Singapore students beat 15 countries in global literacy study results to achieve second place

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Students leave for classes after their recess in Singapore. Reuters (Representational Image)

The results of the Progress in International Reading Literacy Study showed that primary four Singapore students have surpassed 15 other countries such as the US in an international test that was conducted to measure their capacity of reading and navigating online texts.

The results, declared last month, shows Singaporean school children standing second in the online task where they were supposed to answer questions related to web information. Earlier in 2011, the country managed to receive the fourth position in the same test. The study also showed that parents play an important role in improvising their children's reading abilities.

The program is in vogue since 2001 and for the first time included components to assess how school children understand available online information in the digital age including the changing nature of people's involvement in processing information.

More than 319,000 students from all over the globe took part in the online test, and 6,500 Singaporean primary school children had participated in it. Russia took the first place after surpassing 58 educational systems in the test. Singapore achieved the second position, followed by Hong Kong, Ireland, and Finland, which were ranked third to fifth on the list.

International Association for Evaluation of Educational Achievement (IEA), an independent, international cooperative of national research institutions and governmental research agencies, sponsored the test.

All the participants were given two reading passages, including narrative fiction and informational texts. It also included multiple-choice and written-response questions. After the test, more than a quarter of Singapore students achieved the highest level of accomplishment in the study.

Singapore's Ministry of Education (MOE) praised the improvement of their students in literacy performance, especially the change of the English language teaching techniques in schools.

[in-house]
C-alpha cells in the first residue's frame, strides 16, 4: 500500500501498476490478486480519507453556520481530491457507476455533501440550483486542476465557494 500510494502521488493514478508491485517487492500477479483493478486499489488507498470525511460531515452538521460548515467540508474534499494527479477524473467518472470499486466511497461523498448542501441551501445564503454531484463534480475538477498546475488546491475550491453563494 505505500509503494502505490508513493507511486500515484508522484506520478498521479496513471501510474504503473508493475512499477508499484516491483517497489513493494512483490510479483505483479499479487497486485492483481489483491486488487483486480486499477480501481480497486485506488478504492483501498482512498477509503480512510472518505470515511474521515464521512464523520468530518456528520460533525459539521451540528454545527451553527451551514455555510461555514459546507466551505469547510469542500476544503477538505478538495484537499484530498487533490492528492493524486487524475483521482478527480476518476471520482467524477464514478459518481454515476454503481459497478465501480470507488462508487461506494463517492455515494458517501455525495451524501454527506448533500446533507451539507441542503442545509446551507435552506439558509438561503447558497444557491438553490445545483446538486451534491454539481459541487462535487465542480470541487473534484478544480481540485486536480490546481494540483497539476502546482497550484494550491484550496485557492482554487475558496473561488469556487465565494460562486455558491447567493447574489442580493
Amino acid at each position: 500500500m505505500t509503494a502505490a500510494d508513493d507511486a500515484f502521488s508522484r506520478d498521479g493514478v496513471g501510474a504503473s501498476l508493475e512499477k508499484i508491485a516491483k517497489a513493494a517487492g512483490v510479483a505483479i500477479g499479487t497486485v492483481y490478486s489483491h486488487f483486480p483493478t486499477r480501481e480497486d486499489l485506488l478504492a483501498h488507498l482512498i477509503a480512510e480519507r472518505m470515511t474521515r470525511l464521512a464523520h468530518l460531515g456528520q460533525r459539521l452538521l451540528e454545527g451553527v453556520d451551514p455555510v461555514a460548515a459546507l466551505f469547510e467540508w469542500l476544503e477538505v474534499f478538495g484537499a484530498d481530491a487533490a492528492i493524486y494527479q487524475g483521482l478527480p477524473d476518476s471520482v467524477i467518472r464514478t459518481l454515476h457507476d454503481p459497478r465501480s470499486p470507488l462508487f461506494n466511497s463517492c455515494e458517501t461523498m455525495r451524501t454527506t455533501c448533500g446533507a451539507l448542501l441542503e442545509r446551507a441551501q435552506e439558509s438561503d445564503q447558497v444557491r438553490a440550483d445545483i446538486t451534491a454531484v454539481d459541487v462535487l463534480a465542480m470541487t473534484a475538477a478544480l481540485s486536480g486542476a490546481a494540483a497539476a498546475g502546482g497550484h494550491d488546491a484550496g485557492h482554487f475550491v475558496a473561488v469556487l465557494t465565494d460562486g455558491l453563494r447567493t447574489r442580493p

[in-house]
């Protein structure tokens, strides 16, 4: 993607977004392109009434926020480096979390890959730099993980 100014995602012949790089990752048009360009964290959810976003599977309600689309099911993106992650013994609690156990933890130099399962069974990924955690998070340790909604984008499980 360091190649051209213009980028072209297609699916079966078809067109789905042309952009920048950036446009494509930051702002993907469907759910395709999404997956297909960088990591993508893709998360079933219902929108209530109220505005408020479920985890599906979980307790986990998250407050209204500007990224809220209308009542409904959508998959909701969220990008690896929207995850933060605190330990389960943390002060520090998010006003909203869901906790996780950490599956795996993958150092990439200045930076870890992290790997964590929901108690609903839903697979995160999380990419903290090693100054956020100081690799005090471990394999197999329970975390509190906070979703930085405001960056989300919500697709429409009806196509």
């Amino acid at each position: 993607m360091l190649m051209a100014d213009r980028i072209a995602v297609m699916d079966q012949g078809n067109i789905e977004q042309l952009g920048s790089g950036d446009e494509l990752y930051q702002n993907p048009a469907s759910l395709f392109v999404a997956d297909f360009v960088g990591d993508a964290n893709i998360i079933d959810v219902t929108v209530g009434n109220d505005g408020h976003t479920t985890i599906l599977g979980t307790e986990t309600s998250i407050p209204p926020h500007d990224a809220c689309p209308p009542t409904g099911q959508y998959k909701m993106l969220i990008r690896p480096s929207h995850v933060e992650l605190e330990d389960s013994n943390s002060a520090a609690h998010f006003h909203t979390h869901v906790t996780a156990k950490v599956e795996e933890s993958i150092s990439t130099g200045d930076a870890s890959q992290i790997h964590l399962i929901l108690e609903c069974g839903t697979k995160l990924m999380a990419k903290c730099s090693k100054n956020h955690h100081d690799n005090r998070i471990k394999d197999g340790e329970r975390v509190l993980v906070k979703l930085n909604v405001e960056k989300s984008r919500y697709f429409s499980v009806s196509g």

The newly introduced Strategies for English Language Learning and Reading have changed the teaching techniques as students now learn grammar and vocabulary through stories and texts and not just by merely reading textbooks and doing worksheets.

MOE's deputy director-general education of Singapore, Sng Chern Wei appreciated the school students for their achievement in literacy as well as in communication and higher-order reading skills.

The results also showed that weaker students had improved a lot as only three percent of the students had performed below the "low" benchmark in reading.

Sofia Gita Parkash, the head of the English language department at Fairfield Methodist Primary School also mentioned that the strong national curriculum helped the Singaporean students to set a high standard.

Some selected students of Gita's school are being trained to be reporters and ambassadors for their school. The main objective of such programs is to make the students habituated with communication skills. Already 120 students are part of this program, which started four years ago.

Gita Parkash believes that communication skills are very important to build a proper base in English. She said that apart from teaching students grammar, they want them to learn how to greet people, how to code switch, how to react to different situations including different cultures and contexts.